How Doors Affect the Acoustic Performance of Office Partitions

Doors in Glazed Partitions

In a previous blog we’ve looked at how real site conditions affect the laboratory tested values of acoustic performance for office partitions. We also discussed how these numerical values relate to subjective criteria for speech privacy (Speech privacy potential – SPP), what helps and what hinders SPP.

Now all this stuff would be really easy even on site if partitions were uniform, monolithic structures, but the reality is they’re not. One simple factor is that people have to get in and out of a room.  Are we allowed to call them rooms now? – When I was an architectural student “room” was a naughty word. I suppose in our business we do refer to meeting rooms and offices so let’s stick to those terms rather than getting into a discussion on office semantics.

Anyway, entering any office space, meeting room or individual office will mean having a door of some sort – so what happens to the acoustic performance to an office partition when you stick a door in it?

Previously we looked at Rw values for various partition types which ranged from Rw 32dB for single glazed partitions up to Rw 50+dB for high spec double boarded solid partitions. Don’t forget Rw values are lab tested values.

In general most 3 layer particle board solid core door blanks would test to around Rw 40dB. Not bad you’ll think. However, this is for the door blank only, tested fully sealed all round and without operating in any sort of frame – so pretty meaningless really. The fact is that one of the Rw 40dB door blanks when you put it in an unsealed frame will probably get you a test level around Rw 22dB. A sobering thought!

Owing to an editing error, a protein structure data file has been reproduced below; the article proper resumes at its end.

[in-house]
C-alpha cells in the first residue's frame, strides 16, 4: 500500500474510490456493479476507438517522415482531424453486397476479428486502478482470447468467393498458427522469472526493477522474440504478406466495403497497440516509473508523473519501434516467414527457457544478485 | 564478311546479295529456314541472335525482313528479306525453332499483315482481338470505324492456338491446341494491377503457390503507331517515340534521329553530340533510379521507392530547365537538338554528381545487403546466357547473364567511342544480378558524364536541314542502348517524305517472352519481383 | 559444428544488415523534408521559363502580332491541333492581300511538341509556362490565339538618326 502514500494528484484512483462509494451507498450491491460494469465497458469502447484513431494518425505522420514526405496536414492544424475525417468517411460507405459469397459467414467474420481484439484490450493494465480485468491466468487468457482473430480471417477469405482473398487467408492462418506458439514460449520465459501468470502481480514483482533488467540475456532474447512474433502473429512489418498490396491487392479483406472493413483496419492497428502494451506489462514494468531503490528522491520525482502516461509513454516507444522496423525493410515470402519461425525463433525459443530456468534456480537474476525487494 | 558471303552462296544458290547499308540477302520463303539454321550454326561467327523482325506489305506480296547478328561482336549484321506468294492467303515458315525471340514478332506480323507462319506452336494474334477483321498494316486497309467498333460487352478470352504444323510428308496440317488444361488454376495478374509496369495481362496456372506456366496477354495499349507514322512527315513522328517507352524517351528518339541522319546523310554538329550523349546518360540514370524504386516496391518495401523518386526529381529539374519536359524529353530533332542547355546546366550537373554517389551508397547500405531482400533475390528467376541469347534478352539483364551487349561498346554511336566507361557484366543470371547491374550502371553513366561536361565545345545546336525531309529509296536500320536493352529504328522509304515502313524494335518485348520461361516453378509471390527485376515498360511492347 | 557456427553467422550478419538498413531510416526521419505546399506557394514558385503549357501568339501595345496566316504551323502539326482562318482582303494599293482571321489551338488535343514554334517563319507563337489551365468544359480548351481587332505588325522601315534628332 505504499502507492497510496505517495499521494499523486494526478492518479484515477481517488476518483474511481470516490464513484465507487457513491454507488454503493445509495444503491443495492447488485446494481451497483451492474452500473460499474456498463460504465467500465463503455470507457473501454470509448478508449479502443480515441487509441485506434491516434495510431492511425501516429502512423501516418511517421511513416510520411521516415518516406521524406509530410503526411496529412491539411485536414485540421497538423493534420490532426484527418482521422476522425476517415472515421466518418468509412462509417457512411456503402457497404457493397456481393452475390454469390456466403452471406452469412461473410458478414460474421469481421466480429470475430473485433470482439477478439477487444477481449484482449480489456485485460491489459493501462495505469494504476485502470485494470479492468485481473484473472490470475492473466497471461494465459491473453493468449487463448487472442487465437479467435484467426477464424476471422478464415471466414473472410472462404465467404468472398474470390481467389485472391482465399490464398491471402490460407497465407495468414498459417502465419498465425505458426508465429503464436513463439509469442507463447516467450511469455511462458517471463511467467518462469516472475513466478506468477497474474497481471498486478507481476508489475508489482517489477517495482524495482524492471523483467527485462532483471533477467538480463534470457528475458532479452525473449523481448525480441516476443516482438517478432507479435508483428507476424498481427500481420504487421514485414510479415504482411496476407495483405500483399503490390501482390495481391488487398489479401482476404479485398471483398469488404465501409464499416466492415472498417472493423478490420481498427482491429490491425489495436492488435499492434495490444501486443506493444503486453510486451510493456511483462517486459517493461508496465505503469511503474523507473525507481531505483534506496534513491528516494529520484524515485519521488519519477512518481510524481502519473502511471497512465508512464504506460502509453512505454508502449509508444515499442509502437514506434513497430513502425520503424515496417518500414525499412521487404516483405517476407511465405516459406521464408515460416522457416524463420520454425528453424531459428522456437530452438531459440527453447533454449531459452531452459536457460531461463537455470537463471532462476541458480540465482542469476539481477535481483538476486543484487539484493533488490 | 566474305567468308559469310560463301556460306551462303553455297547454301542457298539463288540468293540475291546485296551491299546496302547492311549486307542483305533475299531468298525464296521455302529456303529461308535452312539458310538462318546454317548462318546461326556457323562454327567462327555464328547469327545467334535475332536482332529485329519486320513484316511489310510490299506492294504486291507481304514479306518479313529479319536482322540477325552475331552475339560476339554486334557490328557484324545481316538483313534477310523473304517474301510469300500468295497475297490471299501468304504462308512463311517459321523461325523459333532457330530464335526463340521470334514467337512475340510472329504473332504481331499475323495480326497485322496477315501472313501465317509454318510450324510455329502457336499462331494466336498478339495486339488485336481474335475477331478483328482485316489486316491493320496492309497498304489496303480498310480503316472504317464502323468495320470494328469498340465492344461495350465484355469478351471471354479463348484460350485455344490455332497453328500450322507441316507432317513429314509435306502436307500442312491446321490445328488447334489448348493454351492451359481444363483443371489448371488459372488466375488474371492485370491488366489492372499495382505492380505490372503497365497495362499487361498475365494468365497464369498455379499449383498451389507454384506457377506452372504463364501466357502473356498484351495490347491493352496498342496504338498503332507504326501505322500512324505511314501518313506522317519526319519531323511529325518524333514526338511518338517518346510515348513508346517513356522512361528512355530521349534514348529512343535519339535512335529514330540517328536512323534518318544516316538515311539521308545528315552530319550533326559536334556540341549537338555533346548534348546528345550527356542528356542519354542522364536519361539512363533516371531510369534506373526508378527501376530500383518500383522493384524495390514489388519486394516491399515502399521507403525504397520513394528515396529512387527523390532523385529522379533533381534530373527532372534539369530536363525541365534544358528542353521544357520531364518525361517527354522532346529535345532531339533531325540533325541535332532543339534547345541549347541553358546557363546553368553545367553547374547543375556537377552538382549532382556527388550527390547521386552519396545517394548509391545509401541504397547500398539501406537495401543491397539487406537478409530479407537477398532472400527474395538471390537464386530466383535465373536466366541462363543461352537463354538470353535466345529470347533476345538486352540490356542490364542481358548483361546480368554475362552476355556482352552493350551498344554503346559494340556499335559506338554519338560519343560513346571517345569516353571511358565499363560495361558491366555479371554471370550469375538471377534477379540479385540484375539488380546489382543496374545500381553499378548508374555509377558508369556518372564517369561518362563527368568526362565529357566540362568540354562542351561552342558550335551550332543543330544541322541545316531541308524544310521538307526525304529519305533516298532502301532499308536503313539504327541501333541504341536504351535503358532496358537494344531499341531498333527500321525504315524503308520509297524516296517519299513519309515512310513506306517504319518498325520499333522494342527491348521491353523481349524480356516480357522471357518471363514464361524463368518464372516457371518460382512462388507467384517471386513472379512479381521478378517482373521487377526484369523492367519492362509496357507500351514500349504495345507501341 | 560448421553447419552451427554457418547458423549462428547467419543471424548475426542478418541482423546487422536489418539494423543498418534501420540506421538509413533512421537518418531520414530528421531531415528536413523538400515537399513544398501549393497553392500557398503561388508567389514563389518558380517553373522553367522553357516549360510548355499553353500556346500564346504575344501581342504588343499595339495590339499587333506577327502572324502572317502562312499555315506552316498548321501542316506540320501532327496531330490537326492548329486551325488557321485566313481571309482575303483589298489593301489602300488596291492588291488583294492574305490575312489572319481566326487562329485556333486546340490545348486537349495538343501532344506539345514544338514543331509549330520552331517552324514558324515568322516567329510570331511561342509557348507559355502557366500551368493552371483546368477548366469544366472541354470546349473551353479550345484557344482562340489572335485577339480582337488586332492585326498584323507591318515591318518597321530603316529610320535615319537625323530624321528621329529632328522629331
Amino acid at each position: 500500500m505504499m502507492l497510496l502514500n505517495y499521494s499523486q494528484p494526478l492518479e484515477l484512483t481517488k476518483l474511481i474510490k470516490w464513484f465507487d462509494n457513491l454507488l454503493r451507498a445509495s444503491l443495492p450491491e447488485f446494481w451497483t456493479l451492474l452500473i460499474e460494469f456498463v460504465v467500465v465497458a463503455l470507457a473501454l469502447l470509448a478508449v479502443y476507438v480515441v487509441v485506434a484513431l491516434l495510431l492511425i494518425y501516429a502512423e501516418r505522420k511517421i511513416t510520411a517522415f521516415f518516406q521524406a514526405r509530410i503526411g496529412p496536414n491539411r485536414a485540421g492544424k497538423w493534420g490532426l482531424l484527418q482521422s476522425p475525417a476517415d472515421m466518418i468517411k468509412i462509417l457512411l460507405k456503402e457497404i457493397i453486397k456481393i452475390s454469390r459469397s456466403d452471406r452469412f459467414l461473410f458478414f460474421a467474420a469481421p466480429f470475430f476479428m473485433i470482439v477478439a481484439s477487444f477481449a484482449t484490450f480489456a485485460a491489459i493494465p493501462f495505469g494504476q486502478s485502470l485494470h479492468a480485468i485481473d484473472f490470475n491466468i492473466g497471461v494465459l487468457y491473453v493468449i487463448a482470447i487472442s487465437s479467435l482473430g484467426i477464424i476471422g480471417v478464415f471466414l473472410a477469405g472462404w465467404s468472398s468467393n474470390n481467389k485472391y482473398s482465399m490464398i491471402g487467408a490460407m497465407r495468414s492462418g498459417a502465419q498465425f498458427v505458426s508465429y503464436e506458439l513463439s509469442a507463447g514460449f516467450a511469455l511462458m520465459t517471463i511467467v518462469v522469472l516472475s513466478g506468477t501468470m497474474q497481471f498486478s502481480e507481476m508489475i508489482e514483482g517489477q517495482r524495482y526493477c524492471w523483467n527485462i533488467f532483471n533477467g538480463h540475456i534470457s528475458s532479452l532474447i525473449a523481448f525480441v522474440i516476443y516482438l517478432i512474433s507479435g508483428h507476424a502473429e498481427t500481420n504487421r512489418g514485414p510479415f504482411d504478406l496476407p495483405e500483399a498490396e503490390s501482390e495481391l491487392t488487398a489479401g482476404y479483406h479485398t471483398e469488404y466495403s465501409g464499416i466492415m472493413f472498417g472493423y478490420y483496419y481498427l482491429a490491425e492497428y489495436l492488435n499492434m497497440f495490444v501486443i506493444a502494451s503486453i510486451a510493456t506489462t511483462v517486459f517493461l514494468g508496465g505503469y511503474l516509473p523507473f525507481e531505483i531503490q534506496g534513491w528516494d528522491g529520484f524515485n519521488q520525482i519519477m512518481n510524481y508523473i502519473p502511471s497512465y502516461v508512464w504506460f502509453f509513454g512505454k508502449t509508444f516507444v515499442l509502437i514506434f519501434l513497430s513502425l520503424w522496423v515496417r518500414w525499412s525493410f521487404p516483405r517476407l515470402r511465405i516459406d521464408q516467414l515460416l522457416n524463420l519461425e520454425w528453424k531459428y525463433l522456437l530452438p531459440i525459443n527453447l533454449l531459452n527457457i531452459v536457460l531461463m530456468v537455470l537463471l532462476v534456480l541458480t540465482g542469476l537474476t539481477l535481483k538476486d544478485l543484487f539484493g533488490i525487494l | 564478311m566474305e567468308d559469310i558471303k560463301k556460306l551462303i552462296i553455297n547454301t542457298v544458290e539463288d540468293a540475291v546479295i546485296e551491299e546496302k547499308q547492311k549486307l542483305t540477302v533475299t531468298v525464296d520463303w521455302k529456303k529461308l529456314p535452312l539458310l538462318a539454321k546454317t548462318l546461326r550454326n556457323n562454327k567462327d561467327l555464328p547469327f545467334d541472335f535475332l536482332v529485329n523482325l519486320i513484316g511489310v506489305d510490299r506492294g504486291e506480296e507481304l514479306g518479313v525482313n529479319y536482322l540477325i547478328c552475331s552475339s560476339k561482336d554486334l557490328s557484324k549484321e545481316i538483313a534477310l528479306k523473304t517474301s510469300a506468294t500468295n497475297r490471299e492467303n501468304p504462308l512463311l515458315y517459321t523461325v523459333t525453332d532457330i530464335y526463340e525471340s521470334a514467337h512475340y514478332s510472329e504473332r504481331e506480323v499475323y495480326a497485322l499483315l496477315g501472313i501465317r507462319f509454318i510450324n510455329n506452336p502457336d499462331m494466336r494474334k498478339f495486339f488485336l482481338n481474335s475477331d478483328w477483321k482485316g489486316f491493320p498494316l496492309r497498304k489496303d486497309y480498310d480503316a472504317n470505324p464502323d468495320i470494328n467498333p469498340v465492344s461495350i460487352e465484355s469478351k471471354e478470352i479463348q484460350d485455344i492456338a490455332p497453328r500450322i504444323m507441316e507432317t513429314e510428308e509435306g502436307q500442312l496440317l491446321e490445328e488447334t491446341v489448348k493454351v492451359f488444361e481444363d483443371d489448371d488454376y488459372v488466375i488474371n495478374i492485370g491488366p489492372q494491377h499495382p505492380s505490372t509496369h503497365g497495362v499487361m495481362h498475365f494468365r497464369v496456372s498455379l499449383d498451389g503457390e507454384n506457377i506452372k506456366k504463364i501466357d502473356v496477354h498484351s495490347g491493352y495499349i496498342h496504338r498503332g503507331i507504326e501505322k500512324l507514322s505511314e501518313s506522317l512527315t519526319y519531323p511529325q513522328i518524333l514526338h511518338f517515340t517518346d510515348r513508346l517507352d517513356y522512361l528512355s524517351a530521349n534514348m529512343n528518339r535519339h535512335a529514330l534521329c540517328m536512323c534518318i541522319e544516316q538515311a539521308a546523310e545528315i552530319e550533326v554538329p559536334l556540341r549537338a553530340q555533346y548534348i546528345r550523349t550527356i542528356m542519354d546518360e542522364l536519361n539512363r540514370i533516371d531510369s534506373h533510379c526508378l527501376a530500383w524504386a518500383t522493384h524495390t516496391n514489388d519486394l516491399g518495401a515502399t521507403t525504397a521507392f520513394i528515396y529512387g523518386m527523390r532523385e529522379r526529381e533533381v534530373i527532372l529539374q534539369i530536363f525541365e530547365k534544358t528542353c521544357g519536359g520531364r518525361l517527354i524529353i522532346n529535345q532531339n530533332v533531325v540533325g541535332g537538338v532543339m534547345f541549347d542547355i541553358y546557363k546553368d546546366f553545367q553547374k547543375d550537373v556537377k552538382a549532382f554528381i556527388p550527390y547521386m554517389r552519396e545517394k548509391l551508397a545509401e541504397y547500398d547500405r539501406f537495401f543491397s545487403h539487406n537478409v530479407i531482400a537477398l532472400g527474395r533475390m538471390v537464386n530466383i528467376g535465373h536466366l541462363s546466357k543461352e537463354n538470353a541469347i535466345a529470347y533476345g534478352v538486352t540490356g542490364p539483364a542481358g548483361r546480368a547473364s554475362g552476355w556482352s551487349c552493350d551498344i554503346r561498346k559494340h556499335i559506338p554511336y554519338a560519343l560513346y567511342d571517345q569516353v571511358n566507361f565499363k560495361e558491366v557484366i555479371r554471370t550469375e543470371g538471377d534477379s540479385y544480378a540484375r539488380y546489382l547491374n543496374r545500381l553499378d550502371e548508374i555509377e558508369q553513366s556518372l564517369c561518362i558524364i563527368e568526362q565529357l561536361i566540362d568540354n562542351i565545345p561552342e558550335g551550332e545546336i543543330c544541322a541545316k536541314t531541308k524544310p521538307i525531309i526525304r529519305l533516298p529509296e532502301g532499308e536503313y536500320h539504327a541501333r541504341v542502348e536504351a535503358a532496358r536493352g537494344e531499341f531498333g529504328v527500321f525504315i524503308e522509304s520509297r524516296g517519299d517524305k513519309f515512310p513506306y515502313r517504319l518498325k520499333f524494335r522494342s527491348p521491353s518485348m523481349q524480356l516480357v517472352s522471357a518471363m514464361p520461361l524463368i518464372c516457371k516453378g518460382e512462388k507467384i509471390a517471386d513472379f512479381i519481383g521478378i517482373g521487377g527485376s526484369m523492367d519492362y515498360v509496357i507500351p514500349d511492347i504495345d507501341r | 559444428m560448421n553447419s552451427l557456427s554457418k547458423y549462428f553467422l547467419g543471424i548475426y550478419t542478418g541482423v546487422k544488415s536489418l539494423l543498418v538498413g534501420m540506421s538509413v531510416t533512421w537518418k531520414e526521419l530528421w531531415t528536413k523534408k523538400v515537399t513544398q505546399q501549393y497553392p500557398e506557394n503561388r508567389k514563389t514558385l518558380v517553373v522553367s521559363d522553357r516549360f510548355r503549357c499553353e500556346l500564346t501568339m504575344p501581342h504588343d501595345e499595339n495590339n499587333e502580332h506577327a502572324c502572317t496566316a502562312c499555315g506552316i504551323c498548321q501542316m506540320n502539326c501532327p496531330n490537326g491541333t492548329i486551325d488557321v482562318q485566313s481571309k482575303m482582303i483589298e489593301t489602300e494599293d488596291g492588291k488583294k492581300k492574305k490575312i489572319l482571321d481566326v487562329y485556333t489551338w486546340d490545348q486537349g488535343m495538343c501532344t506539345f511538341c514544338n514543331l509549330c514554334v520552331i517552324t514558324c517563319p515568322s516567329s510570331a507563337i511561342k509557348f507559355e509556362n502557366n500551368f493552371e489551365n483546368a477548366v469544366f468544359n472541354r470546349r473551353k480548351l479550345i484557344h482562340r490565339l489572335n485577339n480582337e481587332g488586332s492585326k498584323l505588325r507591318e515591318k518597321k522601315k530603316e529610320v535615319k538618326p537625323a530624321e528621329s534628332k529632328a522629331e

So what happens when you build this into an office front?

Let’s take a typical office front 3m wide x 2.7m high as the sketch below. We’ll specify a single glazed partition for the office front in 12.8mm acoustic laminate glass with an Rw 38dB and an unsealed full height doorset 1000 x 2700mm with an Rw 22dB as above.

Office Partitioning Illustration

Norsound (who have an interest in these things because they happen to make acoustic door seals) have been kind enough to provide us with a free to use acoustic calculator on the internet www.acousticcalculator.com If we plug in the figures from above – wall dims 3.0 x 2.7m, doorset dim 1000 x 2700mm with Rw 38dB and 22dB respectively the calculator gives us an acoustic performance for the overall office front of Rw 26dB.

If we take off say 3dB for indirect or flanking transmission but allow say 40dBA for background noise we get an SPP rating as follows

Dw 23dB (26-3) + 40dBA = SPP 63

An SPP of 63 would be classed as poor and would mean that normal speech can be most of the time. That’s really going to mean that if you have a manager that talks loudly on the phone he’s always going to be heard outside his office!


www.norsound.co.uk

Take care – the calculator requires you to end the wall dimensions in metres and the door dimensions in millimetres

Double Glazed Partitions?

Well, we should be able to improve this by increasing the performance of the glazed partition? Let’s see what happens if we increase the specification of to a high grade double glazed front comprising 1 layer 12mm toughened glass and 1 layer 12.8mm acoustic laminate with an Rw 45dB. If we now just change the figure for the wall element to Rw 45dB we should see an improvement in the overall performance right?

Jeez – guess what – it’s the same 26dB!

The increased cost of double glazing the front is going to be around £400 – £500 per linear metre or £800 – £1,000 for each office. That means you’ve just spent a chunk of the client’s money but the SPP is the same and you’ll still be able to hear that loud bloke on the phone!